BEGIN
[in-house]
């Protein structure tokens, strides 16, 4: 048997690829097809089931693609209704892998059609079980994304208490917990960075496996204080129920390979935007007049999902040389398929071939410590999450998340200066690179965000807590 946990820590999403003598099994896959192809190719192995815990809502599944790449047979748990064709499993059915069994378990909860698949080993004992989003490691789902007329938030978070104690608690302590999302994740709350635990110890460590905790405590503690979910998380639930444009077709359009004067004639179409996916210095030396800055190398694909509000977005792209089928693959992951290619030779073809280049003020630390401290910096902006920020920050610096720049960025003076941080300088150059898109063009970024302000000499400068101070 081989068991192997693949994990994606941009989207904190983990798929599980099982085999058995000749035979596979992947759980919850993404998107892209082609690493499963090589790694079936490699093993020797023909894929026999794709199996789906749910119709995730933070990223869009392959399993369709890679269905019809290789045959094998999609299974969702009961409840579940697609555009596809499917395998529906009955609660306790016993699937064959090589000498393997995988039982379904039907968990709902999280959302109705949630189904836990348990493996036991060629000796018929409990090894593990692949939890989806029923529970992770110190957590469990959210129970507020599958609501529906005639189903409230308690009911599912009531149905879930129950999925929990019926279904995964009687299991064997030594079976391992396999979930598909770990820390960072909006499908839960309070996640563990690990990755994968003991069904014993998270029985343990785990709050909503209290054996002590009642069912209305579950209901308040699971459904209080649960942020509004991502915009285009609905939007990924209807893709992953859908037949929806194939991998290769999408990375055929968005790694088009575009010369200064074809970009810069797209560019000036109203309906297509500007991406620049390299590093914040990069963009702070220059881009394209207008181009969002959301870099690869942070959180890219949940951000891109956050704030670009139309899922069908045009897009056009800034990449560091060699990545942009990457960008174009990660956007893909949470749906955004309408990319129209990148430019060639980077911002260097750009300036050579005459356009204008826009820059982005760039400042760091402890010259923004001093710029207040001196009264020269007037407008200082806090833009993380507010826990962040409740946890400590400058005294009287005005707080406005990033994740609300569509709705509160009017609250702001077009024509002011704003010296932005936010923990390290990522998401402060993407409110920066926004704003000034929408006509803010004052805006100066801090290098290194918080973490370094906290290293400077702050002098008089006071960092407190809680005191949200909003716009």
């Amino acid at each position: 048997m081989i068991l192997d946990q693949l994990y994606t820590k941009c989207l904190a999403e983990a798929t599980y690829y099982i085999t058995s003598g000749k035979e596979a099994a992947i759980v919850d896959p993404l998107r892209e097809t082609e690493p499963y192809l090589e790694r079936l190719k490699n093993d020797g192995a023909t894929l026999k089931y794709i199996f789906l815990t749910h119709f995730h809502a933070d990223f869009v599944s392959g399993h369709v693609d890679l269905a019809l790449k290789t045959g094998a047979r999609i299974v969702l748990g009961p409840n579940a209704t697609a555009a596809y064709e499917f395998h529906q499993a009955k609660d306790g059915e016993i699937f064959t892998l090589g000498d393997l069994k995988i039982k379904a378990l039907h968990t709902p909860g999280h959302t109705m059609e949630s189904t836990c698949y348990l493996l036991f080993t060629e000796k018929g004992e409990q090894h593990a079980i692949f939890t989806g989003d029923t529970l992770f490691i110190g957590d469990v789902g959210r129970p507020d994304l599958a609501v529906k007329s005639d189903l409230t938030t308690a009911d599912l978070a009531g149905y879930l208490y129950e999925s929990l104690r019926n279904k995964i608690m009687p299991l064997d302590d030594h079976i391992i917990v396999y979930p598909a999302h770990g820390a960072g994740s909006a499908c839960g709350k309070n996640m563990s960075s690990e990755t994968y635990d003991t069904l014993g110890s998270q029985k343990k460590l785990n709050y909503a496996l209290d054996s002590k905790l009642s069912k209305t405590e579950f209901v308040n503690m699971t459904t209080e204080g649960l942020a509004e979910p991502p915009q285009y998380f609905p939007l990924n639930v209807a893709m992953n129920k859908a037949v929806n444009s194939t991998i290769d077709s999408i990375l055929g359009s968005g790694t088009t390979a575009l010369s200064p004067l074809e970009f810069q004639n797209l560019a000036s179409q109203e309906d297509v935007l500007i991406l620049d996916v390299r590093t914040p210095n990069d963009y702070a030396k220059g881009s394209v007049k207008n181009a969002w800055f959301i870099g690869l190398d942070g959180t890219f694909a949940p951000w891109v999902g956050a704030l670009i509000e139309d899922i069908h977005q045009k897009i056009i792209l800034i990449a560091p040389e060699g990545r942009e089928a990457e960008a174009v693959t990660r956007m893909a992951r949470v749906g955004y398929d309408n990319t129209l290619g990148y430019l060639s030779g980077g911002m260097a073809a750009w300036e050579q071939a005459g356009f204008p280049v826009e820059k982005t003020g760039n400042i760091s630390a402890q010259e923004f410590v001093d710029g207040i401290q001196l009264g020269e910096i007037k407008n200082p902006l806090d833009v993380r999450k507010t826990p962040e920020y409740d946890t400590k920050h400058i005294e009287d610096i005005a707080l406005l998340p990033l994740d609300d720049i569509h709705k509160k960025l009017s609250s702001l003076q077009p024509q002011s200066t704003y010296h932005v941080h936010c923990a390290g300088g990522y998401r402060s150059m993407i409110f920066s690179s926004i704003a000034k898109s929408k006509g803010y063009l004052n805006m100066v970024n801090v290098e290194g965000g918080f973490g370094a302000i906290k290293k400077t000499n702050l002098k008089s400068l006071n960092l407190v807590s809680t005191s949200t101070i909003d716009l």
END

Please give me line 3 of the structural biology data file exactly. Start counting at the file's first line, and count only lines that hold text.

């Amino acid at each position: 048997m081989i068991l192997d946990q693949l994990y994606t820590k941009c989207l904190a999403e983990a798929t599980y690829y099982i085999t058995s003598g000749k035979e596979a099994a992947i759980v919850d896959p993404l998107r892209e097809t082609e690493p499963y192809l090589e790694r079936l190719k490699n093993d020797g192995a023909t894929l026999k089931y794709i199996f789906l815990t749910h119709f995730h809502a933070d990223f869009v599944s392959g399993h369709v693609d890679l269905a019809l790449k290789t045959g094998a047979r999609i299974v969702l748990g009961p409840n579940a209704t697609a555009a596809y064709e499917f395998h529906q499993a009955k609660d306790g059915e016993i699937f064959t892998l090589g000498d393997l069994k995988i039982k379904a378990l039907h968990t709902p909860g999280h959302t109705m059609e949630s189904t836990c698949y348990l493996l036991f080993t060629e000796k018929g004992e409990q090894h593990a079980i692949f939890t989806g989003d029923t529970l992770f490691i110190g957590d469990v789902g959210r129970p507020d994304l599958a609501v529906k007329s005639d189903l409230t938030t308690a009911d599912l978070a009531g149905y879930l208490y129950e999925s929990l104690r019926n279904k995964i608690m009687p299991l064997d302590d030594h079976i391992i917990v396999y979930p598909a999302h770990g820390a960072g994740s909006a499908c839960g709350k309070n996640m563990s960075s690990e990755t994968y635990d003991t069904l014993g110890s998270q029985k343990k460590l785990n709050y909503a496996l209290d054996s002590k905790l009642s069912k209305t405590e579950f209901v308040n503690m699971t459904t209080e204080g649960l942020a509004e979910p991502p915009q285009y998380f609905p939007l990924n639930v209807a893709m992953n129920k859908a037949v929806n444009s194939t991998i290769d077709s999408i990375l055929g359009s968005g790694t088009t390979a575009l010369s200064p004067l074809e970009f810069q004639n797209l560019a000036s179409q109203e309906d297509v935007l500007i991406l620049d996916v390299r590093t914040p210095n990069d963009y702070a030396k220059g881009s394209v007049k207008n181009a969002w800055f959301i870099g690869l190398d942070g959180t890219f694909a949940p951000w891109v999902g956050a704030l670009i509000e139309d899922i069908h977005q045009k897009i056009i792209l800034i990449a560091p040389e060699g990545r942009e089928a990457e960008a174009v693959t990660r956007m893909a992951r949470v749906g955004y398929d309408n990319t129209l290619g990148y430019l060639s030779g980077g911002m260097a073809a750009w300036e050579q071939a005459g356009f204008p280049v826009e820059k982005t003020g760039n400042i760091s630390a402890q010259e923004f410590v001093d710029g207040i401290q001196l009264g020269e910096i007037k407008n200082p902006l806090d833009v993380r999450k507010t826990p962040e920020y409740d946890t400590k920050h400058i005294e009287d610096i005005a707080l406005l998340p990033l994740d609300d720049i569509h709705k509160k960025l009017s609250s702001l003076q077009p024509q002011s200066t704003y010296h932005v941080h936010c923990a390290g300088g990522y998401r402060s150059m993407i409110f920066s690179s926004i704003a000034k898109s929408k006509g803010y063009l004052n805006m100066v970024n801090v290098e290194g965000g918080f973490g370094a302000i906290k290293k400077t000499n702050l002098k008089s400068l006071n960092l407190v807590s809680t005191s949200t101070i909003d716009l």